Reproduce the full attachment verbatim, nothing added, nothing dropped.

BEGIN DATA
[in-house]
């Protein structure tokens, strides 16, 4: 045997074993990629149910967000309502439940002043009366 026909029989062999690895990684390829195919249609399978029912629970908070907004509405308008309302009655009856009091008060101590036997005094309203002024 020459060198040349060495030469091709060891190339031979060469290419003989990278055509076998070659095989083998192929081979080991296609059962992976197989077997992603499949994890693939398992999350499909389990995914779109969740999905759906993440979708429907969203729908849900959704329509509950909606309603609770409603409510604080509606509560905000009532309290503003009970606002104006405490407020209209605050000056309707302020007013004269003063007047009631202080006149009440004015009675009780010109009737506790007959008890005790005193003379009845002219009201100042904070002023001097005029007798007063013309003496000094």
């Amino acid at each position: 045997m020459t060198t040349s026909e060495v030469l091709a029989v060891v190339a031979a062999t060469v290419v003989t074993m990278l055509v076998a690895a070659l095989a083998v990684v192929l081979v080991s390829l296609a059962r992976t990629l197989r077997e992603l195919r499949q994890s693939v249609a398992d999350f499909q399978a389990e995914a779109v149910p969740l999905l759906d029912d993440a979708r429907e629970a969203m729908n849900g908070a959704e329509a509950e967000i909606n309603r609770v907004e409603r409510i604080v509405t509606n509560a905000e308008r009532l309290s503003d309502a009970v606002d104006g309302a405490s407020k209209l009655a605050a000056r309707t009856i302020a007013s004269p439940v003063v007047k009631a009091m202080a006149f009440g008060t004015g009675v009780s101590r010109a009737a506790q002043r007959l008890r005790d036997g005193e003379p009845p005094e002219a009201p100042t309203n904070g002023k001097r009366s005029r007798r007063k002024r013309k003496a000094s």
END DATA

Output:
[in-house]
């Protein structure tokens, strides 16, 4: 045997074993990629149910967000309502439940002043009366 026909029989062999690895990684390829195919249609399978029912629970908070907004509405308008309302009655009856009091008060101590036997005094309203002024 020459060198040349060495030469091709060891190339031979060469290419003989990278055509076998070659095989083998192929081979080991296609059962992976197989077997992603499949994890693939398992999350499909389990995914779109969740999905759906993440979708429907969203729908849900959704329509509950909606309603609770409603409510604080509606509560905000009532309290503003009970606002104006405490407020209209605050000056309707302020007013004269003063007047009631202080006149009440004015009675009780010109009737506790007959008890005790005193003379009845002219009201100042904070002023001097005029007798007063013309003496000094």
């Amino acid at each position: 045997m020459t060198t040349s026909e060495v030469l091709a029989v060891v190339a031979a062999t060469v290419v003989t074993m990278l055509v076998a690895a070659l095989a083998v990684v192929l081979v080991s390829l296609a059962r992976t990629l197989r077997e992603l195919r499949q994890s693939v249609a398992d999350f499909q399978a389990e995914a779109v149910p969740l999905l759906d029912d993440a979708r429907e629970a969203m729908n849900g908070a959704e329509a509950e967000i909606n309603r609770v907004e409603r409510i604080v509405t509606n509560a905000e308008r009532l309290s503003d309502a009970v606002d104006g309302a405490s407020k209209l009655a605050a000056r309707t009856i302020a007013s004269p439940v003063v007047k009631a009091m202080a006149f009440g008060t004015g009675v009780s101590r010109a009737a506790q002043r007959l008890r005790d036997g005193e003379p009845p005094e002219a009201p100042t309203n904070g002023k001097r009366s005029r007798r007063k002024r013309k003496a000094s």